Corporate Social Responsibility and Talent Management in Turkey

Corporate Social Responsibility and Talent Management in Turkey

Elaine Farndale (Pennsylvania State University, USA & Tilburg University, The Netherlands) and Dincer Atli (Pennsylvania State University, USA & Uskudar University, Turkey)
Copyright: © 2016 |Pages: 15
DOI: 10.4018/978-1-4666-8729-5.ch001
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Abstract

Addressing the relationship between corporate social responsibility (CSR) and talent management, we examine these fields largely from the perspective of employee attraction. We first present the historical development of CSR, detailing its current standing in Turkey. We then go on to describe how talent management has developed, and its particular relevance in emerging markets. Pulling these two fields together, we explore how a firm's CSR activities can improve employer branding to attract and retain key human resources. Comparing the results of Capital Magazine's “CSR Leaders in Turkey” and “Most Admired Companies in Turkey” research (both conducted annually from 2009 to 2013), we are able to identify how corporate reputations are related to CSR in the specific context of Turkey.
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Introduction1

Companies operate in sync with their surrounding communities. In fact, their success is greatly dependent on the characteristics of the communities where they operate (Porter & Kramer, 2002). In an effort to meet the needs of their stakeholders and strengthen their business strategy, organizations have been incorporating social and environmental responsibility objectives into their service framework (Inyang, Awa, & Enuoh, 2011). In developing such corporate social responsibility (CSR) strategies, little attention has, however, been paid to date to how this affects the current and potential future employees of the organization. The exploration of CSR and talent management in Turkey that we present here helps to address this gap.

Organizational characteristics have an impact on the popularity of the organization as a potential employer (Turban & Greening, 1996). In recent years, CSR has been gaining relevance in academic and professional fields as an asset that delivers positive impressions of the organization to prospective employees (Jesus, Contreiras, Jorge, & Carrasco, 2013). Evidence suggests that job-seekers prefer to pursue careers in socially responsible companies over ones lacking in this area (Aiman-Smith, Bauer, & Cable, 2001; Albinger & Freeman, 2000; Backhaus, Stone, & Heiner, 2002; Ray, 2006). Therefore companies interested in expanding their candidate pools are focusing on strengthening their social responsibility efforts (Albinger & Freeman, 2000) and are investing heavily in CSR campaigns (Bhattacharya, Sen, & Korschun, 2008). Once a person has been recruited, CSR activities are also argued to affect positively employee motivation and retention (Commission of the European Communities, 2001; Turban & Greening, 1997; Weber, 2008).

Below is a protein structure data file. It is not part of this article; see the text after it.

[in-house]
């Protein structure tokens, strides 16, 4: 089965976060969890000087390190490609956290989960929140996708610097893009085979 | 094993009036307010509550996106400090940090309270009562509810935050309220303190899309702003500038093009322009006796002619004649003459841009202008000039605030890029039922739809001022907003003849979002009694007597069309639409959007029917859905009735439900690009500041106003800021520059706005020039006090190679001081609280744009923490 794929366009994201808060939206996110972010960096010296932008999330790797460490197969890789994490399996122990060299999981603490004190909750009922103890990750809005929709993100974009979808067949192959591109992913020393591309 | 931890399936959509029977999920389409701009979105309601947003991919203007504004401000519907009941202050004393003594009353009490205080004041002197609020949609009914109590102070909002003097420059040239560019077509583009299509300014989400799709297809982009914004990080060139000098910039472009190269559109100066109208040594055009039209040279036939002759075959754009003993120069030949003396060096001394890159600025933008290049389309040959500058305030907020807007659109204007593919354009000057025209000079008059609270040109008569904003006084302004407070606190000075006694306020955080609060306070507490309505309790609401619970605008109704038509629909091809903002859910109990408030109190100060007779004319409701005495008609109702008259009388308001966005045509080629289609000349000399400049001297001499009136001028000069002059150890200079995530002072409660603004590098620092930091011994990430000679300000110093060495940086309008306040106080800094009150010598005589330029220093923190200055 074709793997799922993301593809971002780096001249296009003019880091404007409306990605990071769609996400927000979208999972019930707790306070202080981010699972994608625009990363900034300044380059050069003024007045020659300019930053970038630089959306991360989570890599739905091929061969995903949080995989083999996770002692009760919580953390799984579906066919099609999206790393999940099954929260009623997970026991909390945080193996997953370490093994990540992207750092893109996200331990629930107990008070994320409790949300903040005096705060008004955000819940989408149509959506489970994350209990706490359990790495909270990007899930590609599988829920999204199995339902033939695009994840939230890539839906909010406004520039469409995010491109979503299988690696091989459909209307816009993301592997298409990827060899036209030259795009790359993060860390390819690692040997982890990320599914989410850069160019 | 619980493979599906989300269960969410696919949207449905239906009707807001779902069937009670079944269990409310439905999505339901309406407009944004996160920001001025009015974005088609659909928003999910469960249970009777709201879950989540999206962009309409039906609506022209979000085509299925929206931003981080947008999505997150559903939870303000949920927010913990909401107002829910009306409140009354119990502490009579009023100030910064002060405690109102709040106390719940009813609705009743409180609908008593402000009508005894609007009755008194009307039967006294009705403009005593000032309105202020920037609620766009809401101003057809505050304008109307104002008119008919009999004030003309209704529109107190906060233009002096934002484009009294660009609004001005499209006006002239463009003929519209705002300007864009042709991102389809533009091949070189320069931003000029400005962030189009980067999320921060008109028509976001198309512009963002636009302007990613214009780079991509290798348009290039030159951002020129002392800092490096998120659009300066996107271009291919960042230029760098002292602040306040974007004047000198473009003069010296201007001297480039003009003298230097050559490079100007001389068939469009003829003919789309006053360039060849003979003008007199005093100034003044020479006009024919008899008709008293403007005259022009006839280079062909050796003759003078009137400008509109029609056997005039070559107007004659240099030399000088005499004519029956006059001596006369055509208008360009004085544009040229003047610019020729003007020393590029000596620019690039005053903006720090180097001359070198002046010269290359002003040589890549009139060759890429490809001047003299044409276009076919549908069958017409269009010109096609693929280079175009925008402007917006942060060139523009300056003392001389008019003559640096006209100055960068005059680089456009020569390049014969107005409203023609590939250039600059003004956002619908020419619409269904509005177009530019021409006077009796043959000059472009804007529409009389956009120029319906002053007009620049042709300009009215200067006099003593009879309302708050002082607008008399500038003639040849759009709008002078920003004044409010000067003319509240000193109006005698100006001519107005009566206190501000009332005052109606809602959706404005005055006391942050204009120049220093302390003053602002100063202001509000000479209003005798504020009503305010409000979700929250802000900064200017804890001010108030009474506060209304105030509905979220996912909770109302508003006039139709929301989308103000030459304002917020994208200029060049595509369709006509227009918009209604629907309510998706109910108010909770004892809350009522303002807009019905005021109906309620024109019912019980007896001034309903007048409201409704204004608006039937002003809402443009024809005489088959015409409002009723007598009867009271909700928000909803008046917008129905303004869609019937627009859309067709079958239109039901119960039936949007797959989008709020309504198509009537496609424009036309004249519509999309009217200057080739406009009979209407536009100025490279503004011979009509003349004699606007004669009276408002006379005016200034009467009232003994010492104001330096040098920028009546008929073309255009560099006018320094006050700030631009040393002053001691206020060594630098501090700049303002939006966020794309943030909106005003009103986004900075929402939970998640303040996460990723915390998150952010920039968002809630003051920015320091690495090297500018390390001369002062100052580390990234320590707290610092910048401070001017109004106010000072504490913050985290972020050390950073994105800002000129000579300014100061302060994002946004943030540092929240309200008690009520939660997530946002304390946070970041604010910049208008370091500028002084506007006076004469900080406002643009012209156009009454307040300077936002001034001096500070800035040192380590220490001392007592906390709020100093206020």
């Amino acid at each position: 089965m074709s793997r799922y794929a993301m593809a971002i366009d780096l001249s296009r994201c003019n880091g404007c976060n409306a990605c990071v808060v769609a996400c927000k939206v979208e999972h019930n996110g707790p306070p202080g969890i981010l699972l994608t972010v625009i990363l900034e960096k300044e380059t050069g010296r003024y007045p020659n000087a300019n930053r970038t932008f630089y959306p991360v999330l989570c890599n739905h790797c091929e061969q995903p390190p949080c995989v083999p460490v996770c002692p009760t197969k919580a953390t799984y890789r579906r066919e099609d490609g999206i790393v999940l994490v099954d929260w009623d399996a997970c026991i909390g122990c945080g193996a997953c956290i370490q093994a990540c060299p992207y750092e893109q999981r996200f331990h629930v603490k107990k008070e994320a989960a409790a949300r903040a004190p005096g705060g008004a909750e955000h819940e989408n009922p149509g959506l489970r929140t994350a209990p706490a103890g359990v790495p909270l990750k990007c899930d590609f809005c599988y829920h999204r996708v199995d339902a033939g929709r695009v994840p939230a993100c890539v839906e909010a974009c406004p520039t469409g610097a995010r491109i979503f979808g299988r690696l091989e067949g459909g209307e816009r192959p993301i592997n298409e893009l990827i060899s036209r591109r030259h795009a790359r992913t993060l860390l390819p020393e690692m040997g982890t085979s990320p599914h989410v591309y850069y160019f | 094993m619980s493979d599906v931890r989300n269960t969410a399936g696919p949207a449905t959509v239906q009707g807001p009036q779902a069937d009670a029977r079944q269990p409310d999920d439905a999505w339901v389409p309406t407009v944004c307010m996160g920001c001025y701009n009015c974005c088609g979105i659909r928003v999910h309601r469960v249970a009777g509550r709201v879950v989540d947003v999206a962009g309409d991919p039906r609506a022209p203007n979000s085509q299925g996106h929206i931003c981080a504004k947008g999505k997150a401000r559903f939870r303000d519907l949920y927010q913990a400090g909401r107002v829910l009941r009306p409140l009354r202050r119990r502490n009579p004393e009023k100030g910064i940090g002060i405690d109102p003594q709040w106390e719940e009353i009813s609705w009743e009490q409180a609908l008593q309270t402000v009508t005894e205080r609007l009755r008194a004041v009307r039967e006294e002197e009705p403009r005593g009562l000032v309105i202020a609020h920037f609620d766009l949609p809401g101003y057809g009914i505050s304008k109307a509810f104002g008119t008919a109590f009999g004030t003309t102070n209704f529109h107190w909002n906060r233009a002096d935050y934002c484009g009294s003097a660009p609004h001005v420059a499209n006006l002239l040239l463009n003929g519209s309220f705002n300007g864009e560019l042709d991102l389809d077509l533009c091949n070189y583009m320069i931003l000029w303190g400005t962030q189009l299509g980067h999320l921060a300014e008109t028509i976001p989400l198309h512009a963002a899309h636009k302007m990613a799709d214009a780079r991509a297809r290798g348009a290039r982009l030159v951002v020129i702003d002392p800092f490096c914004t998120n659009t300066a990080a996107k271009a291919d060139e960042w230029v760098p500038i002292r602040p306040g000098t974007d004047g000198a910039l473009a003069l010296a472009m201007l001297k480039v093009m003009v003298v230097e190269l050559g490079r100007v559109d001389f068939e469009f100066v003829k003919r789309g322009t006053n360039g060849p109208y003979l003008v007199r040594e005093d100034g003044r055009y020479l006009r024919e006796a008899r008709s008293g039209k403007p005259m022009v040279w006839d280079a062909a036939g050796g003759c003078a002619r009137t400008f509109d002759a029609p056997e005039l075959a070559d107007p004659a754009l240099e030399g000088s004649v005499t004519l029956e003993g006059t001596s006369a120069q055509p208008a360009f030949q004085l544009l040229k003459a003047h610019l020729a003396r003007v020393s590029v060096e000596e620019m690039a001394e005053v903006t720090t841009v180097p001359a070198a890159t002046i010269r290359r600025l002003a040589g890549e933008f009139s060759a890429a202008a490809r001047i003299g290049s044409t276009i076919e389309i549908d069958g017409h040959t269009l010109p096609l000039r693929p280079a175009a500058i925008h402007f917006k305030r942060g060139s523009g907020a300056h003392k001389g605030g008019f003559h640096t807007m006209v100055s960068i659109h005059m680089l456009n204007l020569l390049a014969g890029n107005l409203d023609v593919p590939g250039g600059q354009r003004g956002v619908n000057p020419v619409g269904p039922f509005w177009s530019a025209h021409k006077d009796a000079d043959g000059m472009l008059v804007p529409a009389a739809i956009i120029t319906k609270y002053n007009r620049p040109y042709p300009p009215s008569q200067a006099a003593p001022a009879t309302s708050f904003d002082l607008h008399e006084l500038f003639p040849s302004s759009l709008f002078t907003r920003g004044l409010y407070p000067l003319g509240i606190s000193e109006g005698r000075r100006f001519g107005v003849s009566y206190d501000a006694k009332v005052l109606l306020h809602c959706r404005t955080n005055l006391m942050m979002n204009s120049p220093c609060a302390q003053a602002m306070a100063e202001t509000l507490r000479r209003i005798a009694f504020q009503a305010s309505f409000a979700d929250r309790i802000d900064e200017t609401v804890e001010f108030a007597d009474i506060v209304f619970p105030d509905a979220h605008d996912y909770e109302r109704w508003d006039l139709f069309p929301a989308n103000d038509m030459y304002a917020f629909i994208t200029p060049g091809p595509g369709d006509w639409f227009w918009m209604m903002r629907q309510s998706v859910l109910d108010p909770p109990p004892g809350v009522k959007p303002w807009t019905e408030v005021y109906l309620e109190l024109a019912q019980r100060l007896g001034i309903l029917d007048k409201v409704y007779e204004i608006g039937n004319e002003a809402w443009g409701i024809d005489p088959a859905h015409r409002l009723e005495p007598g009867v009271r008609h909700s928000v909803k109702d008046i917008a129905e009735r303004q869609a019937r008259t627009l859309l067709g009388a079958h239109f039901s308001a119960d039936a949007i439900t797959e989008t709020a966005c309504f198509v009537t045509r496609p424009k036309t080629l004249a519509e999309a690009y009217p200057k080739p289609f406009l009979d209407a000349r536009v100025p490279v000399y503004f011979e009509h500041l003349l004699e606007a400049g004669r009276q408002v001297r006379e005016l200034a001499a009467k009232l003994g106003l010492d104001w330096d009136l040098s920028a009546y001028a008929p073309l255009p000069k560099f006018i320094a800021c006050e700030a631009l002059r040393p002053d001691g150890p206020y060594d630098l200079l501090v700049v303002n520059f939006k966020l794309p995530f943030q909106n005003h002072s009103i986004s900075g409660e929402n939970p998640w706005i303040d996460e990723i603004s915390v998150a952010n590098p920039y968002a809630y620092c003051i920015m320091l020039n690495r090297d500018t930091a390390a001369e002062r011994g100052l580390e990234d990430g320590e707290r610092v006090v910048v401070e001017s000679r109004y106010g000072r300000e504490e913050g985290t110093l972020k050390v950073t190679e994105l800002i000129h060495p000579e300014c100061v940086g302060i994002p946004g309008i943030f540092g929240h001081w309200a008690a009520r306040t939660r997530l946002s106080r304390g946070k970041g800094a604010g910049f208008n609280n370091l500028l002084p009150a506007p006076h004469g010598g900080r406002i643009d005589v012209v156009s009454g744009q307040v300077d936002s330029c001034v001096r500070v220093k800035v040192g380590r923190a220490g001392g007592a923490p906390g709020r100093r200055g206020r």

This process of talent management is “an integrated set of processes, programs, and cultural norms in an organization designed and implemented to attract, develop, deploy, and retain talent to achieve strategic objectives and meet future business needs” (Silzer & Dowell, 2011, p.18). The starting focus of talent management is on the attraction of talent both from inside and out, with priority given to employee development and retention to gain sustainable competitive advantage in a global knowledge economy (Scullion & Collings, 2010; Silzer & Dowell, 2011; Tansley & Tietze, 2013).

This chapter addresses the relationship between CSR and talent management, both of which are relatively new fields of study, but which are increasingly influential. We examine CSR and talent management largely from the perspective of employee attraction. Given the focus of this chapter on emerging markets and Turkey, the historical development of CSR and its current standing in Turkey is presented in detail. In the final section of the chapter, we compare the results of Capital Magazine’s “CSR Leaders in Turkey” research and the same magazine’s “Most Admired Companies in Turkey” research (both conducted annually from 2009 to 2013). Our goal here is to demonstrate how important CSR is in Turkey in being viewed as a popular employer, highlighting the relationship between talent attraction and CSR initiatives.

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